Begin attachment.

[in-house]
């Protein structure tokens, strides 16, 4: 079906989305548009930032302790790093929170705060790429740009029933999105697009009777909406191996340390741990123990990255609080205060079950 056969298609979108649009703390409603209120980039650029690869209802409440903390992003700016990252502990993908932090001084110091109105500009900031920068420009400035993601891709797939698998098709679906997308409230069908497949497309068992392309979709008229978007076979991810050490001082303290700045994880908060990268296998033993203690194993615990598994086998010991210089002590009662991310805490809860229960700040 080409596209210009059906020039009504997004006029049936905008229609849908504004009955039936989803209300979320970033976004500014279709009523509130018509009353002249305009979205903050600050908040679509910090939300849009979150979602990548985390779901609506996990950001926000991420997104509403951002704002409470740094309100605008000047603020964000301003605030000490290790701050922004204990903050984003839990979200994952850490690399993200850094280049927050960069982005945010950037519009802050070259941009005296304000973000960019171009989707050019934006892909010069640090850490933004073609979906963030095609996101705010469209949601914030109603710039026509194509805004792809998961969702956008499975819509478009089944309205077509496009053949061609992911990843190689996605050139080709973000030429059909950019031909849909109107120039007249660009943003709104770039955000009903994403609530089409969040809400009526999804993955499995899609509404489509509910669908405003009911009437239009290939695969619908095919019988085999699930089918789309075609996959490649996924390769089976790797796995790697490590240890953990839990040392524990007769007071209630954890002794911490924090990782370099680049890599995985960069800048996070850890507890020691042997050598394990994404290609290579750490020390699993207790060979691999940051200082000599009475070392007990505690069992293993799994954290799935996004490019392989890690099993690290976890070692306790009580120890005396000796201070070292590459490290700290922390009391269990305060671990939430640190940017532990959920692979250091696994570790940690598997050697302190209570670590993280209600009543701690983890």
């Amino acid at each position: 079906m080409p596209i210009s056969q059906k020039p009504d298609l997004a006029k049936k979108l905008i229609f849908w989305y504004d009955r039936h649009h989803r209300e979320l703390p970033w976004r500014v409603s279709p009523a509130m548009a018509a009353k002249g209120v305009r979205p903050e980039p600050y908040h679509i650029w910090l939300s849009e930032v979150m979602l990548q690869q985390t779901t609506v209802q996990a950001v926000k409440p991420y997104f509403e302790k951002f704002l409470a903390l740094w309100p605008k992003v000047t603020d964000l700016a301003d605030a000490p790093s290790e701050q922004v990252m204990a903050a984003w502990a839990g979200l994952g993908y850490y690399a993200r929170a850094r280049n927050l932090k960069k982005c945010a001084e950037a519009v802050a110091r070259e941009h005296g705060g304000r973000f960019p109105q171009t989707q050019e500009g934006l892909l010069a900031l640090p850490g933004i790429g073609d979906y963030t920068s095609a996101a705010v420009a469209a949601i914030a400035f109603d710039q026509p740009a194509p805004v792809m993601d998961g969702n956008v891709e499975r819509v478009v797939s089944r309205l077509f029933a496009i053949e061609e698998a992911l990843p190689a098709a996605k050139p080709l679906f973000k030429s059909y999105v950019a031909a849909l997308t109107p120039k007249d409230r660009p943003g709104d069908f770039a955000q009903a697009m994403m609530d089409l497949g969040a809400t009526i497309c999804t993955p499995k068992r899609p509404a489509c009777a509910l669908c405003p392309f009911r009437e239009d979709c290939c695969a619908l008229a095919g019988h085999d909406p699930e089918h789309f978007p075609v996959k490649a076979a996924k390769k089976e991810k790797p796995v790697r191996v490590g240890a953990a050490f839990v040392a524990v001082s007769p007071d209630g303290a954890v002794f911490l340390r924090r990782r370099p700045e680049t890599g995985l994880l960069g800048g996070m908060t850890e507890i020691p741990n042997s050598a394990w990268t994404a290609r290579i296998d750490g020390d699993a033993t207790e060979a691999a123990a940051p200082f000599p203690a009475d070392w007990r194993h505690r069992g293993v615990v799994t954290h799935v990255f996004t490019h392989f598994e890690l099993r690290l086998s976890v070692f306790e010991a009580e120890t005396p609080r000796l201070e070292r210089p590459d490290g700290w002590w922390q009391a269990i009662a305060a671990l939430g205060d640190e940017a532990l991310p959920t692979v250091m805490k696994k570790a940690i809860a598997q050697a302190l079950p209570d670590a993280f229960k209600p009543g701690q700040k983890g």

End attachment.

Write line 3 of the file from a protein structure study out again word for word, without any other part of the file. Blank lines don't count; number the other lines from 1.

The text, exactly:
């Amino acid at each position: 079906m080409p596209i210009s056969q059906k020039p009504d298609l997004a006029k049936k979108l905008i229609f849908w989305y504004d009955r039936h649009h989803r209300e979320l703390p970033w976004r500014v409603s279709p009523a509130m548009a018509a009353k002249g209120v305009r979205p903050e980039p600050y908040h679509i650029w910090l939300s849009e930032v979150m979602l990548q690869q985390t779901t609506v209802q996990a950001v926000k409440p991420y997104f509403e302790k951002f704002l409470a903390l740094w309100p605008k992003v000047t603020d964000l700016a301003d605030a000490p790093s290790e701050q922004v990252m204990a903050a984003w502990a839990g979200l994952g993908y850490y690399a993200r929170a850094r280049n927050l932090k960069k982005c945010a001084e950037a519009v802050a110091r070259e941009h005296g705060g304000r973000f960019p109105q171009t989707q050019e500009g934006l892909l010069a900031l640090p850490g933004i790429g073609d979906y963030t920068s095609a996101a705010v420009a469209a949601i914030a400035f109603d710039q026509p740009a194509p805004v792809m993601d998961g969702n956008v891709e499975r819509v478009v797939s089944r309205l077509f029933a496009i053949e061609e698998a992911l990843p190689a098709a996605k050139p080709l679906f973000k030429s059909y999105v950019a031909a849909l997308t109107p120039k007249d409230r660009p943003g709104d069908f770039a955000q009903a697009m994403m609530d089409l497949g969040a809400t009526i497309c999804t993955p499995k068992r899609p509404a489509c009777a509910l669908c405003p392309f009911r009437e239009d979709c290939c695969a619908l008229a095919g019988h085999d909406p699930e089918h789309f978007p075609v996959k490649a076979a996924k390769k089976e991810k790797p796995v790697r191996v490590g240890a953990a050490f839990v040392a524990v001082s007769p007071d209630g303290a954890v002794f911490l340390r924090r990782r370099p700045e680049t890599g995985l994880l960069g800048g996070m908060t850890e507890i020691p741990n042997s050598a394990w990268t994404a290609r290579i296998d750490g020390d699993a033993t207790e060979a691999a123990a940051p200082f000599p203690a009475d070392w007990r194993h505690r069992g293993v615990v799994t954290h799935v990255f996004t490019h392989f598994e890690l099993r690290l086998s976890v070692f306790e010991a009580e120890t005396p609080r000796l201070e070292r210089p590459d490290g700290w002590w922390q009391a269990i009662a305060a671990l939430g205060d640190e940017a532990l991310p959920t692979v250091m805490k696994k570790a940690i809860a598997q050697a302190l079950p209570d670590a993280f229960k209600p009543g701690q700040k983890g």